An Apex, North Carolina (NC), 4-year-old became pinned under a car that crashed through her bedroom wall on the night of November 21, 2017. Local police received the call about the wreck in the 400 block of Kinship Lane just after 8 pm on November 21, 2017.
The young girl was freed and taken to a nearby hospital with injuries that appeared to be survivable. The driver also required medical treatment, but news reports do not include information on whether she got hurt in the fixed object collision or if she suffered a medical emergency before running off Kinship Lane.
Investigators and researchers classify wrecks like this one in Apex as run-off-road crashes. In a 2009 report titled Contributing Factors to Run-Off-Road Crashes and Near-Crashes, the National Highway Transportation Safety Administration listed the following reasons for why drivers leave the roadway:
The most common contributing factor was distraction/inattention (40% of ROR events), with 36 percent of the events involving secondary task distraction and 4 percent involving driving-related inattention to the forward roadway. Changes in roadway boundaries such as the start of a median, narrowing of the lane from the right, loss of a lane, or atypical roadway geometry were considered a contributing factor in 22 percent of the events. Short following distance (14%), fatigue/impairment (11%), low friction (11%), and another vehicle encroaching on the subject vehicle (10%) were the next most commonly identified contributing factors. Less frequently identified contributing factors include low-speed maneuvering errors, lead-vehicle braking, and late route selection.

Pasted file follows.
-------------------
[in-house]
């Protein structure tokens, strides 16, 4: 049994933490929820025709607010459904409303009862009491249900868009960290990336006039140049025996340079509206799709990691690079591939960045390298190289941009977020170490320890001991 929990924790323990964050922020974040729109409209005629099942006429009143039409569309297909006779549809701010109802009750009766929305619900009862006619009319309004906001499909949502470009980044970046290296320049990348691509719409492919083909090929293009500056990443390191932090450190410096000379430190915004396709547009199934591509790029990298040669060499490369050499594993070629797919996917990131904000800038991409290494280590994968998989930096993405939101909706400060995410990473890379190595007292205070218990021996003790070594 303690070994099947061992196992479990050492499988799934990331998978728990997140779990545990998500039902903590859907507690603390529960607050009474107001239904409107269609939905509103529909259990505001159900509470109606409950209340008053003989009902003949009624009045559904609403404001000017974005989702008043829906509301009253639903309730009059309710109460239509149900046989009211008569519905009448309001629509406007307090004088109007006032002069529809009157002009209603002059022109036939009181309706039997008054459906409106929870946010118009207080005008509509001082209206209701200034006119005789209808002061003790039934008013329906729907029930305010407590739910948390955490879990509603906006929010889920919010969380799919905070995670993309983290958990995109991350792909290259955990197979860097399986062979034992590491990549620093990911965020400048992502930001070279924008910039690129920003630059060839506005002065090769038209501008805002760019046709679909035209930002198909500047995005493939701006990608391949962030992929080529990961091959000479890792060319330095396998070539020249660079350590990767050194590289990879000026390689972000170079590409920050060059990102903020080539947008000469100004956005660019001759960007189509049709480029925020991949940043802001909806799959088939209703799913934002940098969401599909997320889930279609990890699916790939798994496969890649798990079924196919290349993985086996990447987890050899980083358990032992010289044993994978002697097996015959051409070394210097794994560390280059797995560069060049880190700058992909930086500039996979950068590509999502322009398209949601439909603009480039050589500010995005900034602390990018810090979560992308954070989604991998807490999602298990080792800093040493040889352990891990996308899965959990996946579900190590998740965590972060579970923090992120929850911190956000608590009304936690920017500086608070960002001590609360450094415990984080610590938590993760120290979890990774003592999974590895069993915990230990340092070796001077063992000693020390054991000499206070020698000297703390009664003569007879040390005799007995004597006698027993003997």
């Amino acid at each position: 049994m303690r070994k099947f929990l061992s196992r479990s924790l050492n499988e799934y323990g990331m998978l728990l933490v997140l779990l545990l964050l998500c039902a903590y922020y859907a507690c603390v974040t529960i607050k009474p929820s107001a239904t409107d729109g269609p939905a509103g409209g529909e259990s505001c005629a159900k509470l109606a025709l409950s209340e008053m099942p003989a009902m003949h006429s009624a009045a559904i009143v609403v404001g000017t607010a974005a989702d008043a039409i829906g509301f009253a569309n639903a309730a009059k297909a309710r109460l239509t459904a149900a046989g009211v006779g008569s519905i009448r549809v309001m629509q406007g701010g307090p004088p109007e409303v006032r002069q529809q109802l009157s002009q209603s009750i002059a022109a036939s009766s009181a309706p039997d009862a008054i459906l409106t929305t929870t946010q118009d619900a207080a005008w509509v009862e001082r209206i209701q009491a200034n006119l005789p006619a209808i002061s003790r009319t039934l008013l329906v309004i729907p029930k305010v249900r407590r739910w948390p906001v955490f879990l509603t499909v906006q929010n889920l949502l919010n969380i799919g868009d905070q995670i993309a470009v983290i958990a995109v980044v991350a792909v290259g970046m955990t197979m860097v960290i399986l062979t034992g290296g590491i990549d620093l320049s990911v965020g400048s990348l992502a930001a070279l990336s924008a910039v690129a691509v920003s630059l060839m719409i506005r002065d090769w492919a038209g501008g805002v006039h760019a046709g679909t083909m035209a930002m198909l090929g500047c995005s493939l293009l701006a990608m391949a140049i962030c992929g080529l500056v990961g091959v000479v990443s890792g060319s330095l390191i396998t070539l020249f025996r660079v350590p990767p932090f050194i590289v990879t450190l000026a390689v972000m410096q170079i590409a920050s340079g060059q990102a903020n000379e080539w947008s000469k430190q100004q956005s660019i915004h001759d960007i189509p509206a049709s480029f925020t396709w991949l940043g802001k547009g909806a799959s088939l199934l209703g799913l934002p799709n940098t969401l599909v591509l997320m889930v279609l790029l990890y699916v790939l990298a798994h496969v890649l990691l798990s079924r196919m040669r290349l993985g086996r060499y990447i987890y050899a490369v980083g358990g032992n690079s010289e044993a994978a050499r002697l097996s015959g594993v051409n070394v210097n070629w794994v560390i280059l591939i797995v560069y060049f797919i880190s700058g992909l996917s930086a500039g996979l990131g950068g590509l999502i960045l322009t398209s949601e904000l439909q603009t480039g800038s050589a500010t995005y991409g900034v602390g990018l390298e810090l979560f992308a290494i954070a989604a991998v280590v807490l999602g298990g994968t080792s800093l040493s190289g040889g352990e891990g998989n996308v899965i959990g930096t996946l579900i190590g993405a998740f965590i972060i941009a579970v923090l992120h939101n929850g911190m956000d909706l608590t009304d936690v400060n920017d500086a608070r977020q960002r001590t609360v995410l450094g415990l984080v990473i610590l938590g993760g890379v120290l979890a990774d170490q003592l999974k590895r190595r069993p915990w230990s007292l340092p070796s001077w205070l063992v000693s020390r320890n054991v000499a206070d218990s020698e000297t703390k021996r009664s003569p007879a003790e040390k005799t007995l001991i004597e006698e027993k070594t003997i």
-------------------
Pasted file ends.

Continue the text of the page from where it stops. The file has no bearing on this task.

When drivers do run off the road, they often crash into fixed objects, which a Wisconsin Department of Transportation guide defines as “is an object that can be considered part of the road way, naturally occurring objects, and those objects otherwise fixed to the ground. This includes, but [is] not limited to, curbs, ditches, fences, cable and concrete barriers, mailboxes, trees, traffic signals and signs, and fire hydrants.” Houses sitting close to the street also fall under the definition.
Injuries, and even deaths, to people insides houses run into by cars and trucks are not rare. Drivers bear responsibility for avoiding such wrecks because the building cannot move, the residents have no reason to expect to be threatened by or to anticipate the need get out of the way of a vehicle, and drivers have legal duties to stay on the road and in their lane at all times.
My Carolina personal injury law firm colleagues and I hope the 4-year-old girl in Apex makes a full and rapid recovery. We also urge all drivers to avoid distractions, to stay well-rested and sober, and to slow down on wet and icy roads.